iii. Depending on how big the room is, there might be time alignment issues (I've seen a few videos done this way, with a feed from FOH, and the speech is out of synch.  It REALLY gets on my nerves...)

If you can think of a really good reason, then great!  if not, I wouldn't bother.

Anyone else got any thoughts?

Keep us informed...

Dave M.
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jcims

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Re: Booth design
« Reply #5 on: October 07, 2004, 08:36:57 am »

I've done it for my own recordings, and it has worked out fairly well.  On one occasion I offered the unused line to a guy that was taping an event (can't remember what it was) and he snapped it up.  I don't recall anyone ever asking, though.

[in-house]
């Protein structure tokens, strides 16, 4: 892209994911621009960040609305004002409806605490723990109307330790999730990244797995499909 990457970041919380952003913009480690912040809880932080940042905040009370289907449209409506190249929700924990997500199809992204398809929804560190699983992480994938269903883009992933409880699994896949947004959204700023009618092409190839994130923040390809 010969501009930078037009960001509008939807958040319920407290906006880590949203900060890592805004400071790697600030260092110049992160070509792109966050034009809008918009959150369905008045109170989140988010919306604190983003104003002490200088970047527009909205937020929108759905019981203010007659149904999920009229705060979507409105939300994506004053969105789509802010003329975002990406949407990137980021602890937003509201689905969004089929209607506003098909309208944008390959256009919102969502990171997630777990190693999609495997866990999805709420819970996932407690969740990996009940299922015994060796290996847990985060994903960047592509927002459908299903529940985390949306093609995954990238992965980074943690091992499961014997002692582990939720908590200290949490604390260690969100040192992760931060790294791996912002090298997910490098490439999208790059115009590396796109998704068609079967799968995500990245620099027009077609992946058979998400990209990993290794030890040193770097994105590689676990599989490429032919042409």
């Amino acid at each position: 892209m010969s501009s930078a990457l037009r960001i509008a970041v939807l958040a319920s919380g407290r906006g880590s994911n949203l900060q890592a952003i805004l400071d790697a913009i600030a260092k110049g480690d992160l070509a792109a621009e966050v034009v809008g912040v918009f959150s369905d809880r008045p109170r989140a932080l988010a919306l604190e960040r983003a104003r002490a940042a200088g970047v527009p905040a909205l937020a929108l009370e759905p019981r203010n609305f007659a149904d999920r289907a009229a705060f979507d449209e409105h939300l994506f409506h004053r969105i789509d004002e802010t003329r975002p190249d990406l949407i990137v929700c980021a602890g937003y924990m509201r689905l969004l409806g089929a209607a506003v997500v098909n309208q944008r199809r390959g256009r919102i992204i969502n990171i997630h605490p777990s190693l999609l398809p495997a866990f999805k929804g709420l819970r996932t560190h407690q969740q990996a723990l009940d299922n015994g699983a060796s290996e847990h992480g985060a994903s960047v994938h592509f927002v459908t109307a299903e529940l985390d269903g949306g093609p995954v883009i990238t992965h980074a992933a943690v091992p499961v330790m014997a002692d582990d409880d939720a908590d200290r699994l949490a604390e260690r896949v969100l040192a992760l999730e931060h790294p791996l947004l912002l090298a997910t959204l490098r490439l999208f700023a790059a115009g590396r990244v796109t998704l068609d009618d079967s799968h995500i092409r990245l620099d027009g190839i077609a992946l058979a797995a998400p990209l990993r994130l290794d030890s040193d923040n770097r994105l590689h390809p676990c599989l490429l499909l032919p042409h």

So far we've just used an LR feed for this purpose.  In almost every case, it's a group of kids singing off of a tape or CD (seems to be about the only thing folks are interested in taping), so the only real stage volume is coming from the kids and the monitors.  If there are lots of little ones up front, the feed sound isn't quite as, uh, wide, as the live sound.  But if it's just a few, the clarity of the feed is a major benefit.  If the vocals are really timid, i can run it through an aux and crank up that channel without getting into a feedback situation (which seems to be my number one problem when running these events).  The problem with the integrated mics is we're about as far from the stage as you can get in our facility, and the sound gets pretty muddy.

In the event we have a band or something loud on the stage, i'd agree that the feed is way off from the live sound and probably not worth it.

Thanks!!!

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Bob Rich
Calvary Baptist Church
Marysville, Ohio

breese

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Re: Mixing console on the balcony.
« Reply #6 on: October 07, 2004, 10:31:42 am »

Quote:

i0ushephf